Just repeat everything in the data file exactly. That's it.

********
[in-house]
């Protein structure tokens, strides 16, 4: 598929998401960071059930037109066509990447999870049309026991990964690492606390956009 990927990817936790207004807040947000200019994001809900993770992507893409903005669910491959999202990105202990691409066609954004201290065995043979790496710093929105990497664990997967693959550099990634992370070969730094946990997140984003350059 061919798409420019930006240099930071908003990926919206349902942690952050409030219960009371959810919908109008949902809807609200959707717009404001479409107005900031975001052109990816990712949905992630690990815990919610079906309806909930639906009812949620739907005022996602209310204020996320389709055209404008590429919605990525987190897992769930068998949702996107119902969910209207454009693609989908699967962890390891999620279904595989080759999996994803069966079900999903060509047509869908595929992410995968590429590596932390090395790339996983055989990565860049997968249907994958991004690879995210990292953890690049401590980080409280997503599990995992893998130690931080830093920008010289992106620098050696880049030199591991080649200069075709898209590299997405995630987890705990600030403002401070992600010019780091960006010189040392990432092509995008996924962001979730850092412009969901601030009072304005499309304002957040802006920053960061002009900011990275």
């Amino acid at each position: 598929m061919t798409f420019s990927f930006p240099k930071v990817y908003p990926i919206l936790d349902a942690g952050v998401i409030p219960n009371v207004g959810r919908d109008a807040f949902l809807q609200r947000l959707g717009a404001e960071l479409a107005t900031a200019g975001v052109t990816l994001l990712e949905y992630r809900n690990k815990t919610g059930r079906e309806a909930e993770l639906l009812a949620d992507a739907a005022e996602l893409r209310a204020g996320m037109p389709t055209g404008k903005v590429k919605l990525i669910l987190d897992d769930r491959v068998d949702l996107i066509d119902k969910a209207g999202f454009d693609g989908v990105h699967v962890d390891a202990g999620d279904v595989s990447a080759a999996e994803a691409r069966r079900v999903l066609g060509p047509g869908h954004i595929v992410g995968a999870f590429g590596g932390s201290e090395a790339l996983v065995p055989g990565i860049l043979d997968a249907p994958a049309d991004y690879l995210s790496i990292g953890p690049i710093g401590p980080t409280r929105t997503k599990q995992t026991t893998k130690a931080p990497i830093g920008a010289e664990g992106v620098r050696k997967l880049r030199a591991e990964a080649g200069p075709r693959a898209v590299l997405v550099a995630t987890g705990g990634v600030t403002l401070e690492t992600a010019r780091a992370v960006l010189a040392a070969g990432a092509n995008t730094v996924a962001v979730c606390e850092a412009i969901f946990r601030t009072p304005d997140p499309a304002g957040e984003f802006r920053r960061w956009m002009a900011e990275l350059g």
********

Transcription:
[in-house]
């Protein structure tokens, strides 16, 4: 598929998401960071059930037109066509990447999870049309026991990964690492606390956009 990927990817936790207004807040947000200019994001809900993770992507893409903005669910491959999202990105202990691409066609954004201290065995043979790496710093929105990497664990997967693959550099990634992370070969730094946990997140984003350059 061919798409420019930006240099930071908003990926919206349902942690952050409030219960009371959810919908109008949902809807609200959707717009404001479409107005900031975001052109990816990712949905992630690990815990919610079906309806909930639906009812949620739907005022996602209310204020996320389709055209404008590429919605990525987190897992769930068998949702996107119902969910209207454009693609989908699967962890390891999620279904595989080759999996994803069966079900999903060509047509869908595929992410995968590429590596932390090395790339996983055989990565860049997968249907994958991004690879995210990292953890690049401590980080409280997503599990995992893998130690931080830093920008010289992106620098050696880049030199591991080649200069075709898209590299997405995630987890705990600030403002401070992600010019780091960006010189040392990432092509995008996924962001979730850092412009969901601030009072304005499309304002957040802006920053960061002009900011990275």
């Amino acid at each position: 598929m061919t798409f420019s990927f930006p240099k930071v990817y908003p990926i919206l936790d349902a942690g952050v998401i409030p219960n009371v207004g959810r919908d109008a807040f949902l809807q609200r947000l959707g717009a404001e960071l479409a107005t900031a200019g975001v052109t990816l994001l990712e949905y992630r809900n690990k815990t919610g059930r079906e309806a909930e993770l639906l009812a949620d992507a739907a005022e996602l893409r209310a204020g996320m037109p389709t055209g404008k903005v590429k919605l990525i669910l987190d897992d769930r491959v068998d949702l996107i066509d119902k969910a209207g999202f454009d693609g989908v990105h699967v962890d390891a202990g999620d279904v595989s990447a080759a999996e994803a691409r069966r079900v999903l066609g060509p047509g869908h954004i595929v992410g995968a999870f590429g590596g932390s201290e090395a790339l996983v065995p055989g990565i860049l043979d997968a249907p994958a049309d991004y690879l995210s790496i990292g953890p690049i710093g401590p980080t409280r929105t997503k599990q995992t026991t893998k130690a931080p990497i830093g920008a010289e664990g992106v620098r050696k997967l880049r030199a591991e990964a080649g200069p075709r693959a898209v590299l997405v550099a995630t987890g705990g990634v600030t403002l401070e690492t992600a010019r780091a992370v960006l010189a040392a070969g990432a092509n995008t730094v996924a962001v979730c606390e850092a412009i969901f946990r601030t009072p304005d997140p499309a304002g957040e984003f802006r920053r960061w956009m002009a900011e990275l350059g």